In 2021, an estimated 2.5 million people aged 18 years or older in the U.S. had opioid use disorder in the past year, yet only 1 in 5 of them (22%) received medications to treat it, according to a new study. Some groups were substantially less likely to receive medication for opioid use disorder, including Black adults, women, those who were unemployed, and those in nonmetropolitan areas.
Published today in JAMA Network Open, this study was a collaborative effort between researchers at the National Institute on Drug Abuse (NIDA), part of the National Institutes of Health, and the National Center for Injury Prevention and Control, a part of the Centers for Disease Control and Prevention (CDC).
The findings highlight that evidence-based medications for people with opioid use disorder – including buprenorphine, methadone, and naltrexone – continue to be vastly underused.
“Medications for opioid use disorder are safe and effective. They help sustain recovery and prevent overdose deaths,” said Nora Volkow, MD, director of the National Institute on Drug Abuse. “Failing to use safe and lifesaving medications is devastating for people denied evidence-based care. What’s more, it perpetuates opioid use disorder, prolongs the overdose crisis, and exacerbates health disparities in communities across the country.”
In 2021, nearly 107,000 people died of a drug overdose, with 75% of those deaths involving an opioid. The overall rise in overdose deaths is largely attributable to the proliferation in the drug supply of illicit fentanyl, a highly potent synthetic opioid.
Decades of research have shown the overwhelming benefit of three existing medications for opioid use disorder. During the COVID-19 pandemic, strategies to increase the availability of these medications were implemented, including expanded telehealth.
To provide updated estimates of how many people with opioid use disorder receive medications in the U.S., researchers analyzed data from the 2021 National Survey on Drug Use and Health (NSDUH). The NSDUH is conducted annually by the Substance Abuse and Mental Health Services Administration (SAMHSA). NSDUH provides nationally representative data on prescription opioid use and misuse, opioid use disorder, and related substance use treatments (including medications for opioid use disorder) among U.S. civilian, noninstitutionalized populations.
Researchers found that in 2021, an estimated 2.5 million people aged 18 and older had opioid use disorder in the past year, yet only 36% of them received any substance use treatment, and only 22% received medications for opioid use disorder. Among those who received medications for opioid use disorder, the researchers found that 59% were men, 62% were aged 35 or older, 58% were non-Hispanic white, and 58% lived in large metropolitan areas.
Medications for opioid use disorder are most often prescribed to patients with moderate-to-severe opioid use disorder. Consistently, this study found that adults with severe opioid use disorder were five times more likely to receive medications for opioid use disorder compared to those with mild opioid use disorder. However, adults with moderate opioid use disorder did not differ from those with mild opioid use disorder in their receipt of medications for opioid use disorder.
The researchers also found that those receiving substance use treatment via telehealth were approximately 38 times more likely to receive medications for opioid use disorder compared to those who did not receive treatment via telehealth, (including those who received any substance use treatment without telehealth as well as those who did not receive any substance use treatment).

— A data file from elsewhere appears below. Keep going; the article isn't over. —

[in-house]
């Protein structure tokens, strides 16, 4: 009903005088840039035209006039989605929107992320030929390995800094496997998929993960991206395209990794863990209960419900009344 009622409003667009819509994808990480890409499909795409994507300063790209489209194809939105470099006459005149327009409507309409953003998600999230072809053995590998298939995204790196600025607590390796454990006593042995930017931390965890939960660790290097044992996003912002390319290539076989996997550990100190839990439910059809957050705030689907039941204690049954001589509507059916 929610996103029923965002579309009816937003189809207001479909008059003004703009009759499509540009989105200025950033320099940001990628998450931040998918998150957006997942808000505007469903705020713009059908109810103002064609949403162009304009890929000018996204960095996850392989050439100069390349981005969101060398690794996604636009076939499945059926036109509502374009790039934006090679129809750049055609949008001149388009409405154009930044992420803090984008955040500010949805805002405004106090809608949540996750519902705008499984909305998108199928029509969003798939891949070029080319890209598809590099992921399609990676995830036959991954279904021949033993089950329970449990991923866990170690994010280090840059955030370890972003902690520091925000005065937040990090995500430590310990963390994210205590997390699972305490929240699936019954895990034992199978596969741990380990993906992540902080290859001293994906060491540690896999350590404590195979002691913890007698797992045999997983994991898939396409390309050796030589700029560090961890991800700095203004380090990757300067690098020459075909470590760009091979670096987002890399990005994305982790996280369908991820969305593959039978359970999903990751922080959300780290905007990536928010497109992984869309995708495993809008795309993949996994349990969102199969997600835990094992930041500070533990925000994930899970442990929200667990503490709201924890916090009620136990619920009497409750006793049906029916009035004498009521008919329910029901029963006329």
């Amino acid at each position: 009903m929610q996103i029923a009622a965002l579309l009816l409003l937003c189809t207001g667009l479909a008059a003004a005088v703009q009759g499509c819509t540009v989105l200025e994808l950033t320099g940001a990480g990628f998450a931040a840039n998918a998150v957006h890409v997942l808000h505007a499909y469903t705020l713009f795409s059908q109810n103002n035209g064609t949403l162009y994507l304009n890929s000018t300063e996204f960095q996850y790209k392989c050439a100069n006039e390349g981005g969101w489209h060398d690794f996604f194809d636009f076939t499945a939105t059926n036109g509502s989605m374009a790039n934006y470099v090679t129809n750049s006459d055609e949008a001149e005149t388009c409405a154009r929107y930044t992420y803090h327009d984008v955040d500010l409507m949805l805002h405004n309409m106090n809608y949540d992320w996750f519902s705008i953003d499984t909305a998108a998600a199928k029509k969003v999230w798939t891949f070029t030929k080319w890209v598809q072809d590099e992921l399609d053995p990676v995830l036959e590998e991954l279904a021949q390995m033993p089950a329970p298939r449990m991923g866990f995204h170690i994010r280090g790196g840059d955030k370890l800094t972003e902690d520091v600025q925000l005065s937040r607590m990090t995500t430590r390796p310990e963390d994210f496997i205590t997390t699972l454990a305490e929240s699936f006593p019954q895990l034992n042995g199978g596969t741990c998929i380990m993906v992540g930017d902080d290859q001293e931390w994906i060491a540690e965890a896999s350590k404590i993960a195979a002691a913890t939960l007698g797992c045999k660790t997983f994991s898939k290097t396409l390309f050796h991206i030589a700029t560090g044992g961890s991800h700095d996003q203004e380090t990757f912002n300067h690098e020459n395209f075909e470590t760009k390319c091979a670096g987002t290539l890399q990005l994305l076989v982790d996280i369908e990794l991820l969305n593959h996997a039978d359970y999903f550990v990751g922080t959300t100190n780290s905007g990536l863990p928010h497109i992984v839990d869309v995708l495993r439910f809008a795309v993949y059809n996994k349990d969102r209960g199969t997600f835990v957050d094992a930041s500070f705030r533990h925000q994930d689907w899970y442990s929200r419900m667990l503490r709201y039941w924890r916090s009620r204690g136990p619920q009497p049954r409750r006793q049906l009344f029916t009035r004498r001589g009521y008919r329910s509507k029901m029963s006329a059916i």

“More than 80,000 people are dying of a drug overdose involving an opioid every year, while safe and effective medicines to treat opioid use disorder are sitting on the shelf unused. This study adds to the growing evidence that telehealth services are an important strategy that could help us bridge this gap, supporting the delivery of safe, effective, and lifesaving care for people with opioid use disorder” said Wilson Compton, MD, MPE, deputy director of the National Institute on Drug Abuse and senior author of the study.
Among adults with past-year opioid use disorder, some groups were found to be less likely to receive medications for opioid use disorder, including Black adults, women, those who were unemployed, and those in nonmetropolitan areas. For instance, non-Hispanic White adults were 14 times more likely to receive medications for opioid use disorder than non-Hispanic Black adults; men were six times more likely than women; those with full-time employment were 14 times more likely than those who were unemployed; and those living in large metropolitan areas were three times more likely than those living in nonmetropolitan areas.
“It is not a matter of whether we should address health disparities and inequities that many racial/ethnic minority groups face when trying to access substance use treatment. We must address these issues if we hope to reverse the trend of increasing drug overdose deaths,” said Christopher M. Jones, PharmD, MPH, DrPH, Director of the National Center for Injury Prevention and Control, CDC. “Everyone should have the opportunity to be as healthy as possible and our goal is to help reduce health disparities and save lives.”
The Consolidated Appropriations Act, 2023 amended the Controlled Substances Act to eliminate the requirement that clinicians obtain a specific waiver to prescribe buprenorphine to treat opioid use disorder, known as the X-waiver. The authors note that future research should examine whether removal of the X-waiver in the U.S. in 2023, along with other efforts to expand medications for opioid use disorder, will help close this treatment gap.
This news release was published by the National Institutes of Health on August 7, 2023.